• /nopipes visibility public|hidden defined wether the pipe’s name will be available as an autocomplete option for enable-wand or change-pipe subcommands. This setting can be used to hide the existence of a pipe (unless the name is known).

Compatible blocks

  • Chests, Trapped chests, Barrels, Dispencers, Droppers, Hoppers and Shulkers will work as both inputs and outputs from any direction

  • Furnaces, Blast furnaces and Smokers will accept items into the smelting slot from the upper face and into the fuel slot from the sides. Input pipes will not interact with these blocks.

  • Brewing stands, Lecterns, Jokeboxes, Ender chests, Minecarts and other storage blocks will not interact with pipes.

Hopper interaction

When a hopper is pointing towards a pipe block (regardless of orientation), it will interact with the pipe’s filter. This allows for dynamic filtering of items (for example, when building search engines and item indexers).

The following configurations will probably lead to unintended behaviour:


We can fix transfering items between a pipe and a hopper like so:


If having hoppers change filter content is the desired behaviour, we can use a similar configuration. (note that this example is missing extra redstone logic to make it functional and useful)


Example machinery

Simple storage sorting system


There is a single pipe with 1 input and 3 outputs.

The pipe to the left is the input. That is where we feed items to the sorting system.

The two pipes in the center are filtered outputs. The items frames show what will be filtered in each chest (note that item frames are purely decorative and they do not affect the functioning of filters. Filter content is inside the barrel block).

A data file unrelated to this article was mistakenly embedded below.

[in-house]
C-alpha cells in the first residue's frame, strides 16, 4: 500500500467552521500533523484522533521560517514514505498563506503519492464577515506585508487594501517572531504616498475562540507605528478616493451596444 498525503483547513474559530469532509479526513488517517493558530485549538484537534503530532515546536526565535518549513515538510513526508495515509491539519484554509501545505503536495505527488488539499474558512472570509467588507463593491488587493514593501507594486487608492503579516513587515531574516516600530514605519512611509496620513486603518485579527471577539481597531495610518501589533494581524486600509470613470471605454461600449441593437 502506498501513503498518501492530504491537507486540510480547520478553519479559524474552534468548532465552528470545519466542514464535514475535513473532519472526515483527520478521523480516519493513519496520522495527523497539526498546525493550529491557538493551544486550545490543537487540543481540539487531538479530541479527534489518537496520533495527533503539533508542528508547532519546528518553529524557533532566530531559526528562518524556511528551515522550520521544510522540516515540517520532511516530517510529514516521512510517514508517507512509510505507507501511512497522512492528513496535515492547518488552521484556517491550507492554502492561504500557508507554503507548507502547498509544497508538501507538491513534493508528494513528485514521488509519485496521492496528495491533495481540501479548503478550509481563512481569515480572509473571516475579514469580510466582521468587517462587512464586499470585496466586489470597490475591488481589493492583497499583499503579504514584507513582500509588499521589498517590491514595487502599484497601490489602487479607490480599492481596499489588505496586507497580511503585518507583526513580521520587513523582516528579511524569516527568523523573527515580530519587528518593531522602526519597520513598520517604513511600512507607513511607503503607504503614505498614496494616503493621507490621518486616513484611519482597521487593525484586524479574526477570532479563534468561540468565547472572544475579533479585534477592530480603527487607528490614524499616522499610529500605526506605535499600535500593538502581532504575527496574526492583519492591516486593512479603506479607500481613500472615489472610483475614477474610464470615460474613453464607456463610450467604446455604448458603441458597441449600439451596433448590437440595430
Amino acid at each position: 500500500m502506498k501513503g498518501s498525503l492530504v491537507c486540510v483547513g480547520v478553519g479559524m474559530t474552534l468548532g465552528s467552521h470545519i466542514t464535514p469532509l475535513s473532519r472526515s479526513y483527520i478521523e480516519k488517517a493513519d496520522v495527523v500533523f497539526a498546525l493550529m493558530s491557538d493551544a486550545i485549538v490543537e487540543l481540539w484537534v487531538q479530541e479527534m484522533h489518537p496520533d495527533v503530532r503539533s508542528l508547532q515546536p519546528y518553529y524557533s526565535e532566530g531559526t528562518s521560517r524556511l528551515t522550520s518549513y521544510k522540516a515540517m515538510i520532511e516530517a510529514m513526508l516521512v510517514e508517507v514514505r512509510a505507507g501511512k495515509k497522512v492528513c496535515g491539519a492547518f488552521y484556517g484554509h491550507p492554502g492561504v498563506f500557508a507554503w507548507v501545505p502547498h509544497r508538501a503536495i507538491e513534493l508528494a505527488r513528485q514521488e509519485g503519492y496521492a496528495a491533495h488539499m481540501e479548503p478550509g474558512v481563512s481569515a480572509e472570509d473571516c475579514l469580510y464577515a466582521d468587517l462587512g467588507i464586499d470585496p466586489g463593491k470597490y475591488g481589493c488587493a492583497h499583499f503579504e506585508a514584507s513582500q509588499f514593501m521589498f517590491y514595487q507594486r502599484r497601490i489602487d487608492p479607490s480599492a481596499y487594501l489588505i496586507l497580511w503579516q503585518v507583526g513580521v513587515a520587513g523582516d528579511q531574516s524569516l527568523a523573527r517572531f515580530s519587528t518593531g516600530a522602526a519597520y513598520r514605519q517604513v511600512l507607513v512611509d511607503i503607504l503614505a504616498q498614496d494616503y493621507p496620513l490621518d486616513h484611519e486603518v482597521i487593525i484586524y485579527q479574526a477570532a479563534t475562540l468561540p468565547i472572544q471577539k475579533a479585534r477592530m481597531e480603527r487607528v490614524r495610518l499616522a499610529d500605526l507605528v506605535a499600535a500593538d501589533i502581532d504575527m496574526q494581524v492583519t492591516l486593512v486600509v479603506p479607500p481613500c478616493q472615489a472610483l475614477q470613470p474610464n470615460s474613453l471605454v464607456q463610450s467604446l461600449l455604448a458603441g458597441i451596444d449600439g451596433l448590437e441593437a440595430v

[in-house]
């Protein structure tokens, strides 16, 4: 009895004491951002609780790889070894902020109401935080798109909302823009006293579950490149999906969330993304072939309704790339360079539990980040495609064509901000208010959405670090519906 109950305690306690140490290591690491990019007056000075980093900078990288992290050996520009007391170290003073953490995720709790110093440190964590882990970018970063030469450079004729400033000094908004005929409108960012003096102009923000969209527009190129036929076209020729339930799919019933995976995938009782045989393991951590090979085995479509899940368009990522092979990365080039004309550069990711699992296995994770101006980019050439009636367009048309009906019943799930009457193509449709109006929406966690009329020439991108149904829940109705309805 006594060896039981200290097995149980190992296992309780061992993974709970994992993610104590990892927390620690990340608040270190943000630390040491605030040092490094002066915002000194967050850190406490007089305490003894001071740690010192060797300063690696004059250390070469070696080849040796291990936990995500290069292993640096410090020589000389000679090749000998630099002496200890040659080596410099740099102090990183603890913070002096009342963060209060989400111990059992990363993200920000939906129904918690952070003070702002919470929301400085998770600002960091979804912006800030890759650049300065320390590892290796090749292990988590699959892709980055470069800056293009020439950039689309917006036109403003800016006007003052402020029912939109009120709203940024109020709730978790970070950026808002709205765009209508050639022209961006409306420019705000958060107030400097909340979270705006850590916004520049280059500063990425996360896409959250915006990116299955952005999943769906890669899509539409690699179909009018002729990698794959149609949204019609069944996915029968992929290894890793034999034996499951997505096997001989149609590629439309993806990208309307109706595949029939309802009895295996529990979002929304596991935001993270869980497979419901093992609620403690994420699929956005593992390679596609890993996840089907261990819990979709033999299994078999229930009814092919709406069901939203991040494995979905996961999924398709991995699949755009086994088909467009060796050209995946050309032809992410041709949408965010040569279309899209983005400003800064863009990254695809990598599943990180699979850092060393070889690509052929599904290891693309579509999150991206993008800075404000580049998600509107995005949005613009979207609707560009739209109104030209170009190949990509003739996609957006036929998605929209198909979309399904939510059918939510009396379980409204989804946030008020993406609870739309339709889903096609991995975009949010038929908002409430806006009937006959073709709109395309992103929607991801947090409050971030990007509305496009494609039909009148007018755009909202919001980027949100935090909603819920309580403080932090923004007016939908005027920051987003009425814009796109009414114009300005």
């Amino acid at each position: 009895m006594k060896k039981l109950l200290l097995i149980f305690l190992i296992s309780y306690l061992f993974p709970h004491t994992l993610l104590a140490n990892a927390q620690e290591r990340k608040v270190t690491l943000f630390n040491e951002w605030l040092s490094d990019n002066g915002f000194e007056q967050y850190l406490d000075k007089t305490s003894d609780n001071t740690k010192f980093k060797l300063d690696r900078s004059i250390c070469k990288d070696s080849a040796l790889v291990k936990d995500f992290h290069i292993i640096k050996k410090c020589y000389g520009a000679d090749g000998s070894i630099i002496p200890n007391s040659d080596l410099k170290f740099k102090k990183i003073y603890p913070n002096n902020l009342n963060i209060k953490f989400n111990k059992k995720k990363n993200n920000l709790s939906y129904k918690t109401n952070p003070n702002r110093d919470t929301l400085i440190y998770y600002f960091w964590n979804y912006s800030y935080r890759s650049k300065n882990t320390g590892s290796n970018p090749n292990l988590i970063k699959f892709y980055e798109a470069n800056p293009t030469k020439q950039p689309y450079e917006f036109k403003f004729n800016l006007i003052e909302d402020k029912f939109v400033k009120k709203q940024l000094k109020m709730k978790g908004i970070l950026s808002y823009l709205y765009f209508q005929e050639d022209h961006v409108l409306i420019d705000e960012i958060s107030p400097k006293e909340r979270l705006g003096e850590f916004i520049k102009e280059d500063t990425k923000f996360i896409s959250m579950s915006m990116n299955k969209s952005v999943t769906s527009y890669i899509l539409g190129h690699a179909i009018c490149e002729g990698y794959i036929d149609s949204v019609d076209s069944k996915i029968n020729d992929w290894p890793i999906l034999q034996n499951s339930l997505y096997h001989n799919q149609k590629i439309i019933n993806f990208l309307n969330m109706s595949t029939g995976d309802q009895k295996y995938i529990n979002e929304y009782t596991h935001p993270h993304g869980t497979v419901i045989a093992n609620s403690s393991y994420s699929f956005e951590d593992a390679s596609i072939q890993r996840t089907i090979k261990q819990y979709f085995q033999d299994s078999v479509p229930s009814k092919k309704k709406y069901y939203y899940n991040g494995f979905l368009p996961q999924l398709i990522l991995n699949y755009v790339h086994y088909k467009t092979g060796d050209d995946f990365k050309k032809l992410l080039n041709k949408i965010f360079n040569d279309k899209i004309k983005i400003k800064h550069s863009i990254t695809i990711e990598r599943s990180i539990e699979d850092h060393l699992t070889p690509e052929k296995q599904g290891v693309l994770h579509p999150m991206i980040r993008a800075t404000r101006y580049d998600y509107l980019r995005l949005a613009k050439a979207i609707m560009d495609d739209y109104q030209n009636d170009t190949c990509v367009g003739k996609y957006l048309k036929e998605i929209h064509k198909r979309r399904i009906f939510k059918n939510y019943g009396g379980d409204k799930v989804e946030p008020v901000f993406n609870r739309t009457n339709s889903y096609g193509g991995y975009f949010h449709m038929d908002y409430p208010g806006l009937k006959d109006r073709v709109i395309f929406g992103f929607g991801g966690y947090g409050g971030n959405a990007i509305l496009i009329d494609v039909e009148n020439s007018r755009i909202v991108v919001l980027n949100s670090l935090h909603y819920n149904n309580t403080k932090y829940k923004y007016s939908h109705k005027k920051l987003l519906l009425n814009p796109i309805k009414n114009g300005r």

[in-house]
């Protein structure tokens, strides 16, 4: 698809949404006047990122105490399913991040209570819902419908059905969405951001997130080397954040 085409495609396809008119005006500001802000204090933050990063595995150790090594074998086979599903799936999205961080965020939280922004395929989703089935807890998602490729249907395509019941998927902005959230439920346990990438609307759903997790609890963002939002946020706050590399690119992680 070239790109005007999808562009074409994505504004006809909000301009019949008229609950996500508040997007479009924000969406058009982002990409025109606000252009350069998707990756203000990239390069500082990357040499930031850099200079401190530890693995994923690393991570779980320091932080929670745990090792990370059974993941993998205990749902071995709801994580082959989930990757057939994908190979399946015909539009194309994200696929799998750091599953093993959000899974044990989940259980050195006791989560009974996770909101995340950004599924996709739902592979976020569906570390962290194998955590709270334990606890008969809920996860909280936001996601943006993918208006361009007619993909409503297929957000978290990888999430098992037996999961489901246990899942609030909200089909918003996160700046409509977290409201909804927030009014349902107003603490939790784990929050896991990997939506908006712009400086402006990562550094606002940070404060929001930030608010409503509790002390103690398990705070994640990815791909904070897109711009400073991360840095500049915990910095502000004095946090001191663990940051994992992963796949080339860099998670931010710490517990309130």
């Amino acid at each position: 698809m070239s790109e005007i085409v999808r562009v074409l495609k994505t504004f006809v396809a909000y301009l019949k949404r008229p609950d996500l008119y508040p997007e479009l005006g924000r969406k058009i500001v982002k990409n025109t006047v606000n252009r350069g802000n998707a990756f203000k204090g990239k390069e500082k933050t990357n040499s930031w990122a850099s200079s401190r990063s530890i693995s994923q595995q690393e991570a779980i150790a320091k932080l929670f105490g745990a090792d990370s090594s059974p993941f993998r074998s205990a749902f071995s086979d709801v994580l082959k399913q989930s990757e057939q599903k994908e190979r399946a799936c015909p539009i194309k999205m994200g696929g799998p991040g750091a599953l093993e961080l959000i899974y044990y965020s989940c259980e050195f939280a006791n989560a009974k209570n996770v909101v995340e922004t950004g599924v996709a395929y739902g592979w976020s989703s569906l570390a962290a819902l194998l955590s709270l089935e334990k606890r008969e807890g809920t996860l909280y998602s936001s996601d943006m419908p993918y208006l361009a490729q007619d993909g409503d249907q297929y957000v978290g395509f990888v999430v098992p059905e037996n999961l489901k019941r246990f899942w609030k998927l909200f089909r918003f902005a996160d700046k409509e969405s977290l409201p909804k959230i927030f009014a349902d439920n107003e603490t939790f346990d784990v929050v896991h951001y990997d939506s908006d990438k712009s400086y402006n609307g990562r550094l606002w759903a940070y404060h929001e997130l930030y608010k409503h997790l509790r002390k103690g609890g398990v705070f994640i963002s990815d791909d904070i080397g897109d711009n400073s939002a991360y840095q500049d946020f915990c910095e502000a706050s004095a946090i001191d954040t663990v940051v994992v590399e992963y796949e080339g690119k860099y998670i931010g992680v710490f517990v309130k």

The last pipe on the right is an regular output.

Any item fed into the input chest gets filtered first. It if matches diamonds or redstone, it will be routed to the first chest. If it matches iron or gold, it will be routed to the second chest. If it matches none, it will end up in the third output.

Fast, extendable and self-sustaining smelter

The "iron pipes" in this machine are for demonstration purposes. They don’t alter the functioning in any way. Also, the input chest can’t be opened because it has a solid block on top (the pipe).

The filters present inside the barrels are displayed in item frames.

The smelt-in (green) pipe takes wood and ore from the chest and routes it to the smelter unit. We are smelting using coal, therefore the stack-size parameter for this pipe is set to 8 to make pipes place maximum 8 items into each furnace. This will help with coal economy.

The smelt-out (black) pipe takes items from the hopper line and puts them into the output chest. Charcoal generated by the furnaces is routed back to the smelter input, to refuel itself when needed.

The smelt-fuel (yellow & black) pipe takes charcoal and coal from the input and fuels the furnaces.

Input pipes will not interact with furnaces, therefore I’m using hopper lines. A single hopper line can serve up to 25 furnaces. Also the last hopper is pointing away from the pipe input.

Fast, precise Shulker loader


This mechanism can load a precise amount of items into shulker boxes. This particular implementation is not self-starting and needs to be restarted from the button in the back if it stops (due to no shulkers avaialble). If it runs out of items, it will continue as normal when more are available.

The quantity loaded can be controlled by changing the position of the redstone repeater in the loop. The closer it is to the comparator, the less items it will load. This implementation loads 13 stacks.

Known bugs

  • By placing an input and output of the same pipe towards the same container, looped items will be destroyed to prevent a duplication mechanism.

This website is open-source. The source code is available on my GitLab repository